CHICAGO – From Chicago to Afghanistan, Dr. Jerry Umanos dedicated his service to poor children.
The pediatrician was among three Americans killed when an Afghan security guard opened fire Thursday at a Kabul hospital. He was volunteering in Afghanistan to train young doctors, periodically returning to Chicago to work in a Christian clinic on the city’s southwest side.
Umanos “was always working to help inner-city kids and trying to help out any needy, poor kids anywhere,” said Jeff Schuitema, Umanos’ brother-in-law.
The fatal shootings at Cure International Hospital in western Kabul were the latest in a string of deadly attacks on foreign civilians in the Afghan capital this year.
In an interview inside her Chicago home, Jan Schuitema, Umanos’ wife, said he always wanted to work with children, and became fascinated with Afghanistan when visiting through a Christian clinic in 2006.
“What he would really want people who care about this to know is that he really did love Afghanistan and the Afghan people,” said Schuitema, a teacher in Chicago who also spent time teaching in Afghanistan.
The couple moved individually back and forth between the two countries. They knew other people who had been killed in Afghanistan – doctors, nurses and community development workers. Yet they did not live in fear.
“There’s always a concern. This isn’t the first time we’ve been through this. And there’s always a thought that this could happen,” she said. “It’s a reality, but it doesn’t, we weren’t afraid. When you know you’ve got God’s backing, the fear is not there.”
In addition to the pediatrician who was killed, “also two others who were here to meet him, and they were also American nationals,” said Afghanistan Minister of Health Soraya Dalil. “The two visitors were father and son, and a woman who was also in the visiting group was wounded.”
Colleagues in Chicago are heartbroken about the loss of Umanos, 57, who had worked for more than 25 years at Lawndale Christian Health Center in the city, said Dr. Bruce Rowell, medical director of clinical quality at the facility.
“He was … for many of us on staff, the pediatrician for our very own children,” Rowell said at a news conference in Chicago.
Dale Brantner, president and CEO of Cure International, in Lemoyne, Pa., said he did not have solid information about what motivated the attacks but that “it doesn’t seem to be religiously motivated.”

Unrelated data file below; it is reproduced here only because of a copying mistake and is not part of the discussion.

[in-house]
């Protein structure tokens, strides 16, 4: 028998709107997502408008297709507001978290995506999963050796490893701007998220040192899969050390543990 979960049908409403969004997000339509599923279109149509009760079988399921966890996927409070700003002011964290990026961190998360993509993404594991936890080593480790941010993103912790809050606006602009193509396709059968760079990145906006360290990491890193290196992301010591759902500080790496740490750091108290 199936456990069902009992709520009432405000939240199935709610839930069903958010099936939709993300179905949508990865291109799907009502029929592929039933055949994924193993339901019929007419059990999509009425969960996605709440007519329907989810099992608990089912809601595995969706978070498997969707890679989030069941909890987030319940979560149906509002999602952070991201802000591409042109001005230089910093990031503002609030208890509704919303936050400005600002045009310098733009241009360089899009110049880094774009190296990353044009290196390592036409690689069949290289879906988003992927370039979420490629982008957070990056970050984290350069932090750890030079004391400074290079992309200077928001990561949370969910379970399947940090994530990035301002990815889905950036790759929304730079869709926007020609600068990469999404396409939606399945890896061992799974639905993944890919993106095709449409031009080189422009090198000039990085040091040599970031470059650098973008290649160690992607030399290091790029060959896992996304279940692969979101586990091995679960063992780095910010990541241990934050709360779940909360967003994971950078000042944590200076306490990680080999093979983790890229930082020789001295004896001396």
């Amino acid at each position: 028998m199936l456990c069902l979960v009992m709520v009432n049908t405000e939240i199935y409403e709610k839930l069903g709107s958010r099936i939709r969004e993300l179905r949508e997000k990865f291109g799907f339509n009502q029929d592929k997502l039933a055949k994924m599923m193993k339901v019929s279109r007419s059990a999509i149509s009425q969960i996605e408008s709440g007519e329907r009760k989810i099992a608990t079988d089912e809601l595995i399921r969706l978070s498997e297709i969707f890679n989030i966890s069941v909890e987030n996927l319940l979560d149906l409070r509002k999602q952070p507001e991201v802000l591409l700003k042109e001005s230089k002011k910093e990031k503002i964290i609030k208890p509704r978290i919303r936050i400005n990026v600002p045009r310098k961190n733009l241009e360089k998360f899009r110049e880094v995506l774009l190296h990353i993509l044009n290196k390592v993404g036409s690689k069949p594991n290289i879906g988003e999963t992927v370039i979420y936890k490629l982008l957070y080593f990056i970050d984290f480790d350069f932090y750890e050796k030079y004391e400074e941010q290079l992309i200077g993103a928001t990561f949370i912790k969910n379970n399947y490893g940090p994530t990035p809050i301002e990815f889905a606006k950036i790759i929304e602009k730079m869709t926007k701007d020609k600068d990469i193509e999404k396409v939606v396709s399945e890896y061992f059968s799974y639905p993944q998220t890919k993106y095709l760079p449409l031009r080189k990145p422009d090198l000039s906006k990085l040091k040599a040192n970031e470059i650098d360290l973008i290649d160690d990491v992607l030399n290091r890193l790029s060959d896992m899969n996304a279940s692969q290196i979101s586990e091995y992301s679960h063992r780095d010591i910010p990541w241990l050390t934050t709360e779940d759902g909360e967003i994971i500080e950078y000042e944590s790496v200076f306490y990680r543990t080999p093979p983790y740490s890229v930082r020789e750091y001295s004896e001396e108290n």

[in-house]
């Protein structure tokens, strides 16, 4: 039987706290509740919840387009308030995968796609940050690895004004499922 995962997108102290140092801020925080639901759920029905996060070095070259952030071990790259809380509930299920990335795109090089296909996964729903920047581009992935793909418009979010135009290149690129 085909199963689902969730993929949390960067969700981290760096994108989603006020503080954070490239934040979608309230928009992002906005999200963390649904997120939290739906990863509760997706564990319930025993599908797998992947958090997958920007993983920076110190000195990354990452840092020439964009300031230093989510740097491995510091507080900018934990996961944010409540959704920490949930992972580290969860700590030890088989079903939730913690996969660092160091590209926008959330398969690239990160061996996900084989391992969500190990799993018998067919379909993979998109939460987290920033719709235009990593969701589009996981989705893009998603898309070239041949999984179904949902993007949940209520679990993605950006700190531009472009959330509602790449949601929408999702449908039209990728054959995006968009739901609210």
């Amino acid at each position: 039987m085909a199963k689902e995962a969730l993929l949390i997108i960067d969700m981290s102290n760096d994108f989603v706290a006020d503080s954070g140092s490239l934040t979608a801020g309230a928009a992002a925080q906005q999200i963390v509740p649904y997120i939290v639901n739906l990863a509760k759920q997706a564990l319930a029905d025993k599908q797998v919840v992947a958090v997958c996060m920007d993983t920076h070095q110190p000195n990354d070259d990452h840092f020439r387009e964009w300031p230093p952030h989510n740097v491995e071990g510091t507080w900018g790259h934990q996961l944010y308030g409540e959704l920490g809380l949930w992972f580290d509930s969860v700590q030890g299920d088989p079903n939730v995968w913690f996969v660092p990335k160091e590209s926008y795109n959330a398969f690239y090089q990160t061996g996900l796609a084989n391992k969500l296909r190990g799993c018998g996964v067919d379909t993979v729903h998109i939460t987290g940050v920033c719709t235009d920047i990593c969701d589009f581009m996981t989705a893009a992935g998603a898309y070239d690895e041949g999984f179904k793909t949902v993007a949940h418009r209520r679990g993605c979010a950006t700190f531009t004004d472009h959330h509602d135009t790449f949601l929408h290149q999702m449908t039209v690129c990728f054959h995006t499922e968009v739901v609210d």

“We’ve existed there for 12 years being unapologetically Christian,” he said.
He remembered Umanos as “a guy who is just full of life, loves people, especially little people.”
The Cure International Hospital where the shooting took place is focused on maternity and pediatric care and serves 37,000 patients annually, said Mark Knecht, Cure International’s chief financial officer.
Umanos’ volunteer work in Kabul involved training residents and medical students interested in international health.
The shooting continued a deadly pattern of attacks on civilian targets in Kabul.
In January, a Taliban attack on a popular restaurant with suicide bombers and gunmen killed more than a dozen people. In March, gunmen slipped past security at an upscale hotel and killed several diners in its restaurant. Two foreign journalists were killed and another wounded in two separate attacks.
But attacks on Western civilians have not been limited to Kabul. On April 4, an Afghan police officer shot two Associated Press journalists working in the eastern province of Khost, killing photographer Anja Niedringhaus and wounding veteran correspondent Kathy Gannon.
The hospital shooting is also the second “insider attack” by a member of Afghan security forces targeting foreign civilians this month.
While aid groups have been targeted before, the frequency of such attacks has disturbed a community used to the daily risk of working in conflict zones.
“We’re not seeing aid workers running for the airport, but many organizations are taking a careful look at their security postures,” said Graeme Smith, a senior analyst in Kabul for the International Crisis Group. “The hard reality is that the country is becoming more violent, and Kabul has not escaped this pattern.”